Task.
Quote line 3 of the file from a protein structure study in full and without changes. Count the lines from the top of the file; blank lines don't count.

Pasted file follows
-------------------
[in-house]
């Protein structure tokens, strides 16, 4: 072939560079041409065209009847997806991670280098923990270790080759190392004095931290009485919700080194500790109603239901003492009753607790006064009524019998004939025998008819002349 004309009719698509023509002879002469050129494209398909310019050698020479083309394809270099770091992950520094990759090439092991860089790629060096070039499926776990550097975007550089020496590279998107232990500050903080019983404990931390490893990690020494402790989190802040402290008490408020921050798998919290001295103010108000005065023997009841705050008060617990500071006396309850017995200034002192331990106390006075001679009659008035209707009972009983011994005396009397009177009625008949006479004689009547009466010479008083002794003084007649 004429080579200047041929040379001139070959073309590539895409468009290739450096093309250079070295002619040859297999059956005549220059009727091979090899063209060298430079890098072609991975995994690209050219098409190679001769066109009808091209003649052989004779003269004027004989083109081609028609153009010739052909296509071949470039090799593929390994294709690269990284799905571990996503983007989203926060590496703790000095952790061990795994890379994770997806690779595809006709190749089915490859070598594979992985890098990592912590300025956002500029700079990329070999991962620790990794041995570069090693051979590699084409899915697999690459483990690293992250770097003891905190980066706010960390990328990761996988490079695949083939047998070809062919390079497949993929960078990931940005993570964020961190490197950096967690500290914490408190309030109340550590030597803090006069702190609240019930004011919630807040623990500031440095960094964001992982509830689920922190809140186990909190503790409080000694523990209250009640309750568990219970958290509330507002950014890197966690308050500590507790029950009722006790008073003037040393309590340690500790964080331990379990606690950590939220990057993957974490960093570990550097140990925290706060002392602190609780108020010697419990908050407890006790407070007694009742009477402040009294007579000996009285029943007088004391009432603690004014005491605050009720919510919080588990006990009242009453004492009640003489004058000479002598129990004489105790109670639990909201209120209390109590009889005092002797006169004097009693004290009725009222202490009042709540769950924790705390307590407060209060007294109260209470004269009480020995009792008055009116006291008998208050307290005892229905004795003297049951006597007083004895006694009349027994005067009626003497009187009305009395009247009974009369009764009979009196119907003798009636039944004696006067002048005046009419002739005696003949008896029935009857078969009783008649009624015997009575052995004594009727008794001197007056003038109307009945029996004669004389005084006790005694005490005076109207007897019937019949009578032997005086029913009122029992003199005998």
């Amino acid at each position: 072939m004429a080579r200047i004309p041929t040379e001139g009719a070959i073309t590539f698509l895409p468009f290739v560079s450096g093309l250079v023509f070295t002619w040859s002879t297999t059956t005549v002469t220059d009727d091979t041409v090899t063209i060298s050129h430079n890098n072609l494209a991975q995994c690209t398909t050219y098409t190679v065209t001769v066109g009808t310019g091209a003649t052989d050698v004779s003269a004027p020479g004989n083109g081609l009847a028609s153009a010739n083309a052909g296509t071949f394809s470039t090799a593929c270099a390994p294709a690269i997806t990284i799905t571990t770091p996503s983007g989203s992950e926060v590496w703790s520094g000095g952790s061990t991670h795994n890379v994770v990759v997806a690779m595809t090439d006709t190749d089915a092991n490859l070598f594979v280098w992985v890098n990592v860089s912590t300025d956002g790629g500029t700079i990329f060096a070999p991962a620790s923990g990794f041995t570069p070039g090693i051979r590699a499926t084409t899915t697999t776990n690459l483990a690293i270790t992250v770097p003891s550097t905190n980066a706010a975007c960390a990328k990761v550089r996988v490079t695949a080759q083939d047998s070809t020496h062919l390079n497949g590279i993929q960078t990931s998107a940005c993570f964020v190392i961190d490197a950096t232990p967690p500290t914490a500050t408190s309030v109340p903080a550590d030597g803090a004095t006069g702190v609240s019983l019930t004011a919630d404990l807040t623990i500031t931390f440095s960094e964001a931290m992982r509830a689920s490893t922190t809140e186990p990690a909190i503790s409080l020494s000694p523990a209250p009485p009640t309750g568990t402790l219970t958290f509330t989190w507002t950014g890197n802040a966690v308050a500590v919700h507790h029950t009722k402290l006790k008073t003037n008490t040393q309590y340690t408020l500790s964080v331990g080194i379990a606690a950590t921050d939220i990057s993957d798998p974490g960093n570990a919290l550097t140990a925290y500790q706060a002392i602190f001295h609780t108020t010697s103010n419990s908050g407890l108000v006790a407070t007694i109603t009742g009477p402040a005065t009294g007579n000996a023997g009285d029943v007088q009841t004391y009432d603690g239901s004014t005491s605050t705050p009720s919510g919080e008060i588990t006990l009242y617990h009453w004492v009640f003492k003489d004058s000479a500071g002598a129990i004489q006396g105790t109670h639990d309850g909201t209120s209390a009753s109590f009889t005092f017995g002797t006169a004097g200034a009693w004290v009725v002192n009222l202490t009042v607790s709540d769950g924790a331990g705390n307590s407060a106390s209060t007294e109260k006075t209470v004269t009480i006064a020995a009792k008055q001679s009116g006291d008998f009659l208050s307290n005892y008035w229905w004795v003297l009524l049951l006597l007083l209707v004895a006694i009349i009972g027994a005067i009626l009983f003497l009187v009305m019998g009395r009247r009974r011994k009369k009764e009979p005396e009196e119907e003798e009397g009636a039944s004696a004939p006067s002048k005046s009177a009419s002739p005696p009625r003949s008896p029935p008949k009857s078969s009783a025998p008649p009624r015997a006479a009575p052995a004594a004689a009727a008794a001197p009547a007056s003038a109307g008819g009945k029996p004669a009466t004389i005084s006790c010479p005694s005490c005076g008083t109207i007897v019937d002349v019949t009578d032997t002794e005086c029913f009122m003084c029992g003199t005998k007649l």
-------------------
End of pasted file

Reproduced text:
């Amino acid at each position: 072939m004429a080579r200047i004309p041929t040379e001139g009719a070959i073309t590539f698509l895409p468009f290739v560079s450096g093309l250079v023509f070295t002619w040859s002879t297999t059956t005549v002469t220059d009727d091979t041409v090899t063209i060298s050129h430079n890098n072609l494209a991975q995994c690209t398909t050219y098409t190679v065209t001769v066109g009808t310019g091209a003649t052989d050698v004779s003269a004027p020479g004989n083109g081609l009847a028609s153009a010739n083309a052909g296509t071949f394809s470039t090799a593929c270099a390994p294709a690269i997806t990284i799905t571990t770091p996503s983007g989203s992950e926060v590496w703790s520094g000095g952790s061990t991670h795994n890379v994770v990759v997806a690779m595809t090439d006709t190749d089915a092991n490859l070598f594979v280098w992985v890098n990592v860089s912590t300025d956002g790629g500029t700079i990329f060096a070999p991962a620790s923990g990794f041995t570069p070039g090693i051979r590699a499926t084409t899915t697999t776990n690459l483990a690293i270790t992250v770097p003891s550097t905190n980066a706010a975007c960390a990328k990761v550089r996988v490079t695949a080759q083939d047998s070809t020496h062919l390079n497949g590279i993929q960078t990931s998107a940005c993570f964020v190392i961190d490197a950096t232990p967690p500290t914490a500050t408190s309030v109340p903080a550590d030597g803090a004095t006069g702190v609240s019983l019930t004011a919630d404990l807040t623990i500031t931390f440095s960094e964001a931290m992982r509830a689920s490893t922190t809140e186990p990690a909190i503790s409080l020494s000694p523990a209250p009485p009640t309750g568990t402790l219970t958290f509330t989190w507002t950014g890197n802040a966690v308050a500590v919700h507790h029950t009722k402290l006790k008073t003037n008490t040393q309590y340690t408020l500790s964080v331990g080194i379990a606690a950590t921050d939220i990057s993957d798998p974490g960093n570990a919290l550097t140990a925290y500790q706060a002392i602190f001295h609780t108020t010697s103010n419990s908050g407890l108000v006790a407070t007694i109603t009742g009477p402040a005065t009294g007579n000996a023997g009285d029943v007088q009841t004391y009432d603690g239901s004014t005491s605050t705050p009720s919510g919080e008060i588990t006990l009242y617990h009453w004492v009640f003492k003489d004058s000479a500071g002598a129990i004489q006396g105790t109670h639990d309850g909201t209120s209390a009753s109590f009889t005092f017995g002797t006169a004097g200034a009693w004290v009725v002192n009222l202490t009042v607790s709540d769950g924790a331990g705390n307590s407060a106390s209060t007294e109260k006075t209470v004269t009480i006064a020995a009792k008055q001679s009116g006291d008998f009659l208050s307290n005892y008035w229905w004795v003297l009524l049951l006597l007083l209707v004895a006694i009349i009972g027994a005067i009626l009983f003497l009187v009305m019998g009395r009247r009974r011994k009369k009764e009979p005396e009196e119907e003798e009397g009636a039944s004696a004939p006067s002048k005046s009177a009419s002739p005696p009625r003949s008896p029935p008949k009857s078969s009783a025998p008649p009624r015997a006479a009575p052995a004594a004689a009727a008794a001197p009547a007056s003038a109307g008819g009945k029996p004669a009466t004389i005084s006790c010479p005694s005490c005076g008083t109207i007897v019937d002349v019949t009578d032997t002794e005086c029913f009122m003084c029992g003199t005998k007649l």